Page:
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bghazzal last won the day on May 19 2020

bghazzal had the most liked content!

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About bghazzal

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    Underwater video -
    Filming on breath-hold in addition to scuba -
    Working with ambient light -
    Macro video -

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  • Camera Model & Brand
    Lumix LX10 - Olympus TG5 - GoPro7
  • Camera Housing
    Nauticam NA-LX10
  • Accessories
    UR-PRO CY Filters

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  1. Haven't seen any, they were announced last May, and marketed very recently (the product page is less than a month old) I'll let you know if I see any reviews, but I'm guessing will probably be restricted to the Japanese market for a while. This profile here (Japanese only) explains that the lights were initially developped as something of a collaboration project with NHK teams, for 4K/8K footage. https://av.watch.impress.co.jp/docs/news/1253757.htm They market it as "supernatural light with premium colour" and present the 5000K model as ideal for working on sunny days, and the 4200K as offering slightly more vivid colours.
  2. Thanks - I remember seeing these as well. Looks like they have quite a few models now: http://www.fisheye-jp.com/products/light/light.html Fisheye is also Japan's official Nauticam dealer / service centre, hence the products - but I definitely agree, most small Japanese companies are a little mysterious, even when you speak the language - they just seem to always do things their own way Recently there was some news on the Japanese UW grapevine of a new video RGBlue light aimed at professional productions, the RGBlue BlackBody (sic, ehrm...) VM2, said to give up to 20,000 lumen at either 4200K or 5000K, and all that for roughly 4,900 euros a piece: http://www.rgblue.jp/ja/products/blackbody/
  3. Out of curiosity, what are your opinions on Japanese lights? When I was working in a Japanese environment, and Japanese divers / guides swore by Inon lights, but then again they do tend to be quite chauvinistic and do that for all Japanese equipement brands (Gull, Bism, SAS...). RGBlue lights seem to be gaining in popularity on the Japanese scene as well http://www.rgblue.jp/en/ I'm moving to Japan next month so these will be an option. It's interesting to remember "Made in Japan" used to mean low-quality, from the first transistors of the 1960s up to the 1980s, then the label slid to "Made in Hong Kong", "Made in Taiwan" before it became the ubiquitous "Made in China". That said, quality of Japanese electronics did increase significantly after Japan's MITI refocussed R&D and investments on electronics, moving on from petrochemistry after the oil shocks of the 1970s, which led to rise of the well known electronic branches/brands of Japanese conglomerates. Taiwanese and Korean industries were developped in the wake of Japanese colonisation, based on the "flying geese model" and were initially working as assemblers for Japanese brands for the most part, before they started producing their own branded products (Asus started as a Toshiba assembler for instance), and eventually overtaking Japanese industries, especially following the drastic cuts in Japanese R&D budgets that took place after the economic bubble burst in 1989... The Japanese camera sector seems to be doing kind of ok, but I wonder how they're doing on the light front....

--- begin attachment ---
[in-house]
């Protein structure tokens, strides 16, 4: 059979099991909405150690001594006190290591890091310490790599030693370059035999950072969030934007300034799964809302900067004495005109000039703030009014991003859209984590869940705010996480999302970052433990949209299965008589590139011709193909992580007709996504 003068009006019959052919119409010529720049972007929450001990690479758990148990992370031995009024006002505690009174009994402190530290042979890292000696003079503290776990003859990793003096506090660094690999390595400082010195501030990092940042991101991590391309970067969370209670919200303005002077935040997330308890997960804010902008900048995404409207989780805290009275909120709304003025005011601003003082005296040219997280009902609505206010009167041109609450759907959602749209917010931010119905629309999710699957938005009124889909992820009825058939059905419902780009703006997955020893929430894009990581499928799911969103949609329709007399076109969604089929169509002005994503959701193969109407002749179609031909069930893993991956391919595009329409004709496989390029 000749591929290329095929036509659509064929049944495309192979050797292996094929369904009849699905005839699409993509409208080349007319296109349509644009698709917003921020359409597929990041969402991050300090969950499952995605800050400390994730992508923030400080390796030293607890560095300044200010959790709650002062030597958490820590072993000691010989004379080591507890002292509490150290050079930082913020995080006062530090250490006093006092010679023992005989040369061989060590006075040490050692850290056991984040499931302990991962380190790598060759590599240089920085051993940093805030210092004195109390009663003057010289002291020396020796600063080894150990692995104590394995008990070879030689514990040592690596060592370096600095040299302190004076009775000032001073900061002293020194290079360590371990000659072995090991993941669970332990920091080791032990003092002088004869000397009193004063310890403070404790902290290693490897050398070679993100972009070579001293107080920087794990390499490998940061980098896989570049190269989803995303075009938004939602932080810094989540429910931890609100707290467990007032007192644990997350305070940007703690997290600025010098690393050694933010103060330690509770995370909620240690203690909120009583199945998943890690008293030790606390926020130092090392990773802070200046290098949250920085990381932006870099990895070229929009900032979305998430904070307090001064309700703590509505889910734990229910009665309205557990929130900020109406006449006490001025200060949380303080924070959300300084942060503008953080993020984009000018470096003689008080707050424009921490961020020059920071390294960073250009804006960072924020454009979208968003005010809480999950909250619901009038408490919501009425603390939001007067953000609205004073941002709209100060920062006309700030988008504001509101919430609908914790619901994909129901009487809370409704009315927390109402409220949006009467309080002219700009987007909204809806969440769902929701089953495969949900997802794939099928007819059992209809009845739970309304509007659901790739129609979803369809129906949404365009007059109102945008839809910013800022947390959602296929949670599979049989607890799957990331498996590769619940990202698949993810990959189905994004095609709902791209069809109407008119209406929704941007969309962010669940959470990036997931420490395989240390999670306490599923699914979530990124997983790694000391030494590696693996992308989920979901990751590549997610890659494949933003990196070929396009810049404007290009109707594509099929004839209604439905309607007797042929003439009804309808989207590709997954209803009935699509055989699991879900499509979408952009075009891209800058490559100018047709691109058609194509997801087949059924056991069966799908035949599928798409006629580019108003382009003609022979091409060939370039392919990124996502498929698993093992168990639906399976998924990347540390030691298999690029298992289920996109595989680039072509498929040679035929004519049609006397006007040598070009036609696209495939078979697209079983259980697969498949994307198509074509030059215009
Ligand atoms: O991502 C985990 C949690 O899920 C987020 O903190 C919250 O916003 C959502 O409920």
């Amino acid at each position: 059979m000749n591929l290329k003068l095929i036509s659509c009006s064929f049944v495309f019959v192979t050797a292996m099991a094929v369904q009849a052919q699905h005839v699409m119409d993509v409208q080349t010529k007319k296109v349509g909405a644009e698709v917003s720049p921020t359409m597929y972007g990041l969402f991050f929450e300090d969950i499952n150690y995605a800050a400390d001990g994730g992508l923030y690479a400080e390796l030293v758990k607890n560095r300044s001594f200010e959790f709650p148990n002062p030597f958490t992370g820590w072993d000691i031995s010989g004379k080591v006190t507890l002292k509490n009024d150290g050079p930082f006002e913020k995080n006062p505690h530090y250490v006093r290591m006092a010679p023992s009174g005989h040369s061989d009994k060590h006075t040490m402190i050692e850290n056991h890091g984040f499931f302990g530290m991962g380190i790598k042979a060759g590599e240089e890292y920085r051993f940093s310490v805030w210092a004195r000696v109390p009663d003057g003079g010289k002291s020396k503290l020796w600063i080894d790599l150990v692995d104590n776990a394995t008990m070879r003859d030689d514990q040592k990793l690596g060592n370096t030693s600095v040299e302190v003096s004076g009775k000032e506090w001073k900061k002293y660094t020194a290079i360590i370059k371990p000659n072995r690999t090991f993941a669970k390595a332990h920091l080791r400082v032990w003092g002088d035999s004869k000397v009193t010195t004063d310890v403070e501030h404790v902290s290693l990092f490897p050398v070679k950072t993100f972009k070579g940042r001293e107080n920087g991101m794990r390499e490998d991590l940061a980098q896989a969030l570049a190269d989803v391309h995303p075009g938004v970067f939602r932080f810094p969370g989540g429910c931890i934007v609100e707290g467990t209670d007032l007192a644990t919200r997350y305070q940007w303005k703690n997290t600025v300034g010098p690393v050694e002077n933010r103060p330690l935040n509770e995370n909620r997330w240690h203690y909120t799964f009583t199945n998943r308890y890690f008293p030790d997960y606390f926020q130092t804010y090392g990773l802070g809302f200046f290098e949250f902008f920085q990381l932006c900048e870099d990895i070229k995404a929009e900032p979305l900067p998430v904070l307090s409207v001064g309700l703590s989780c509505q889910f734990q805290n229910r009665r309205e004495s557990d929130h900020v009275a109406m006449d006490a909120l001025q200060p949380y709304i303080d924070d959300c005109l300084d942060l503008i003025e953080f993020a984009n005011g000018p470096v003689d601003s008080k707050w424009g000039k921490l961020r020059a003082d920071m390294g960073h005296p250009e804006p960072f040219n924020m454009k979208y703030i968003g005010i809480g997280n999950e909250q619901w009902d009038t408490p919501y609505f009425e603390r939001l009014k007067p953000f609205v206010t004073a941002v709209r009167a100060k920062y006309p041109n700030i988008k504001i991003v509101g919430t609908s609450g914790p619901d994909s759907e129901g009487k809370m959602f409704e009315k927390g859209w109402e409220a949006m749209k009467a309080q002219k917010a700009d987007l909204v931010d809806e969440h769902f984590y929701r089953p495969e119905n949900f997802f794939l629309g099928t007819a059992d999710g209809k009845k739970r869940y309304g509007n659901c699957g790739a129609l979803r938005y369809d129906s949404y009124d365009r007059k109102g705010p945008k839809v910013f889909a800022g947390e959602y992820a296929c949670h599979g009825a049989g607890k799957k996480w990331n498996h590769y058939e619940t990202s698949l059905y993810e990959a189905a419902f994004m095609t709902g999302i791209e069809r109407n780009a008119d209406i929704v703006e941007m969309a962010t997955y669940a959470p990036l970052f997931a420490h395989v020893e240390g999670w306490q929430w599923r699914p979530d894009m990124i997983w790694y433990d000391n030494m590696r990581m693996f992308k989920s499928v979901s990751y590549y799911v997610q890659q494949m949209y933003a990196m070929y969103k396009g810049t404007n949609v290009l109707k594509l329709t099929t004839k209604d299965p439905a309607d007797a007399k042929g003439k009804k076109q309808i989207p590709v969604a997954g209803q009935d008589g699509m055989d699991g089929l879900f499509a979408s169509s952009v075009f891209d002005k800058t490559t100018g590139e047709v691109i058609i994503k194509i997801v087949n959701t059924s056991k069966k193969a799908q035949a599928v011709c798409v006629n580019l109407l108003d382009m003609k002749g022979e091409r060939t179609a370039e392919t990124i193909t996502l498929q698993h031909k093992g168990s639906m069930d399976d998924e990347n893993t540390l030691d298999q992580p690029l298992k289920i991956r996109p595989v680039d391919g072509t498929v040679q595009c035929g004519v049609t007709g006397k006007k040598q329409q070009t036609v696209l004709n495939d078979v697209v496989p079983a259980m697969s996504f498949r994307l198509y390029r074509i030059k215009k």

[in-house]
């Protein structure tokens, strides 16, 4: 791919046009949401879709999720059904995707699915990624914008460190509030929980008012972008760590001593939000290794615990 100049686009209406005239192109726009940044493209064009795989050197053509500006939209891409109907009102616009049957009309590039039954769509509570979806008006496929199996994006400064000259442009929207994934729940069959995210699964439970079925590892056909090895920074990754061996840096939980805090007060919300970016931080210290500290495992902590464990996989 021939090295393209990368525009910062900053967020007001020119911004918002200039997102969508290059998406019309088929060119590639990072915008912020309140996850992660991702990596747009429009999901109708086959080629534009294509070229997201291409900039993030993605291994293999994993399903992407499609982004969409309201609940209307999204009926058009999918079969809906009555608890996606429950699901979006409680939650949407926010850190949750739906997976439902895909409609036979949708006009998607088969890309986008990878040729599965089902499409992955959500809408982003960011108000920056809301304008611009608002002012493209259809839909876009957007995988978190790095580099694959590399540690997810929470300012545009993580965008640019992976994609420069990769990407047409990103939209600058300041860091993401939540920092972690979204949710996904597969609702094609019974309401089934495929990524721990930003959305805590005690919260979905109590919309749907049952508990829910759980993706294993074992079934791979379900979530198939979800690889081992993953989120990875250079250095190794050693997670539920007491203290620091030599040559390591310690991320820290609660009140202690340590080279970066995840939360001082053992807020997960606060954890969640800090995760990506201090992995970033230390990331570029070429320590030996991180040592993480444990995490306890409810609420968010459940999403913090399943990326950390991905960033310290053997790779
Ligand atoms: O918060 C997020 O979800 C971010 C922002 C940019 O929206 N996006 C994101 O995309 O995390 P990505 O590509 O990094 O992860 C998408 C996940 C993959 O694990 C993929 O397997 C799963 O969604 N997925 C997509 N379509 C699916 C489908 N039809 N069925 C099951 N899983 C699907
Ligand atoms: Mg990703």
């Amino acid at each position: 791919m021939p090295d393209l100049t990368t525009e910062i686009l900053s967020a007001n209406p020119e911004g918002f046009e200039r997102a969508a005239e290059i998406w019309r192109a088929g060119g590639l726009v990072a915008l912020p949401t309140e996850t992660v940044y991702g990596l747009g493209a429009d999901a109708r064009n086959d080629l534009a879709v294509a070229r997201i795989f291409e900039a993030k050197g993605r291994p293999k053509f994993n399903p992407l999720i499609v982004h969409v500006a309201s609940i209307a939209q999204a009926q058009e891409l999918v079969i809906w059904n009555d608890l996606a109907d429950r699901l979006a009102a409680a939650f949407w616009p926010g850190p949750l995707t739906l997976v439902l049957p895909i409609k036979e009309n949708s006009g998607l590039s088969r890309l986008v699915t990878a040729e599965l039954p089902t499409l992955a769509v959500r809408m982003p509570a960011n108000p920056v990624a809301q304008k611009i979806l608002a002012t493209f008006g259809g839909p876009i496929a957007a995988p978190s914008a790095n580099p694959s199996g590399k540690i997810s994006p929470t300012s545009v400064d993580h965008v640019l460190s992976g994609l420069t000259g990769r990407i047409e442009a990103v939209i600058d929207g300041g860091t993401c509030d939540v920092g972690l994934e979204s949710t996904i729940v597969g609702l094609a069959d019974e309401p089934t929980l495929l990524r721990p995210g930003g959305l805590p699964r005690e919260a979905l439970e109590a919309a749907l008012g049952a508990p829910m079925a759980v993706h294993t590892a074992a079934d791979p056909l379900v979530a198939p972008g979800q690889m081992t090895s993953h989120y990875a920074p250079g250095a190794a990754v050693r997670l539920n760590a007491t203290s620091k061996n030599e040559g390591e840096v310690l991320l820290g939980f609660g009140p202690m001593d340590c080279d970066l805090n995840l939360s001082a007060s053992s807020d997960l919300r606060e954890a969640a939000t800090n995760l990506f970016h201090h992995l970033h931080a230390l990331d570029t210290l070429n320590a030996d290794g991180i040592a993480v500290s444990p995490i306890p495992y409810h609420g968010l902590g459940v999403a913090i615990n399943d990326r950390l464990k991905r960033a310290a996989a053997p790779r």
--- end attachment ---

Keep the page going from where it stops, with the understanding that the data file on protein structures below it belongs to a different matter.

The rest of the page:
4. This has been posted before, but here's an interesting article on using the gopro for simple underwater video production: http://www.divephotoguide.com/underwater-photography-special-features/article/shooting-underwater-film-gopro-indonesia/ As mentioned, even with a housing mounted cam, you really don't want to be filming the whole dive though, sounds like a logistical nightmare to get something useful out of the footage, especially if not shooting with intent and snapping strobe-lit pictures during the dive... Going for roughly 10 to 30 second clips (+handles), and up to one minute max if you want to capture a specific behaviour in more detail, all shot in between your still shots, sounds more reasonable. Having a point and shoot cam at the ready on your housing means that wouldn't need to change anything on your primary camera setup for stills, wouldn't be using up its the battery (video really shortens battery life), framing should be relatively easy, and the footage is nicely stabilised. Image quality will surely be better on a DSLR, but it also depends on what you're going after in the end. Here's some basic tips on action cams for UW use that might also be of interest (I personally don't subscribe to everything said there, and really not a fan of the word "cinematic", but it's a good introduction to a less "action-focused" use of such cams, for those of us who don't really "want to be heroes") https://youtu.be/bujdeD-DKEs https://youtu.be/9gh2ll8kPvI The original post described wanting to: - shoot occasionally, if a rare encounter/behaviour shows up and DSLR lens aren't a good fit, then maybe capture a video at less than 25m depth - occasionall, record a family video when kids snorkel - occasional (maybe) shoot some vlogging videos In this case, why not play around with a cheap housing-mounted action cam (GoPro, Paralenz, Sony...) for maximum hassle-free flexibility, shooting in ambient light in between still shots, to get a feel of what you would be doing with the clips, and the post work involved for editing and colour correction. Then maybe going for lights which you can keep as you upgrade - and eventually, if you want to dig deeper, going for good video-capable compact or a direclty something like a GH5 or Sony MFT and sharing the still/video workload? Regarding wide angle GoPro-style cams and ambient light, it also depends on conditions, what you're filming and the kind of result you're going after. In many locations, unless you have dedicated video lights powerful enough for wide angle even in the shallows, you can get acceptable results by shooting in a flat profile (limiting the adjustments the camera will try to do in terms of white balance and colour profile on a gopro this is done by turning on ProTune). You can white balance in post, but not UW. Your footage won't pop without lights, but you can definitely avoid colour casts, and if the focus is on the behaviour or the experience, it can work. Beyond the flat colour + WB profile setting on the action cam, on the GoPros you can also manually set the ISO (or leave on auto with a set minimum and maximum ISO) and also shutter speed, but aperture is indeed fixed. Main issue with the GoPro 5 up to 9 is the increased distortion in their not-as-wide "linear mode" fov, compared to the GoPro4's medium fov which was fine. The distortion is probably used to the stabilisation processed introduced - it's quite ugly on the sides at the slightest pan and the change also killed the possibility of using close-up lenses efficiently. On the TG5/6 you lose the shutter setting in video, but can set aperture to some degree and can also manually white balance underwater - sensor size is identical on TG and GoPro, but as previously mentioned, unless going for closeup (macro) video with lights, I wouldn't really bother with the TG for video for its bulk, hunting autofocus, weaker colour science, stabilisation and poor battery life when shooting video... Shooting in identical conditions, I prefer the results I got native wb on a GoPro white-balanced in post gives better results than Olympus' UW manual white balance. This here is shot on recent GoPros, mostly in ambient light, in the shallows https://youtu.be/Ftsv6a_RS3k https://youtu.be/wrUyigQwXjM These are shot in ambient light in tropical locations, 0 to 20m range, UR filter, flat settings https://youtu.be/cBl5Wc0Fscw https://youtu.be/0hwZXf4v0aE https://youtu.be/1DmbOUKrOMo If shooting mainly in Australia's more temperate and darker waters, ambient light might not be so much of an option though... There's some really sound suggestions in this thread. I'd just add that it really depends on what you're going for with the video footage. If it's too complicated to simply use your DSLR setup as-is for such purposes, a (pair of?) housing mounted action cam - that you can get real cheap second-hand since these things are really tough - if set-up and used efficiently, sounds like a good way to get some footage to work on, and then building on from there, according to your needs as they develop.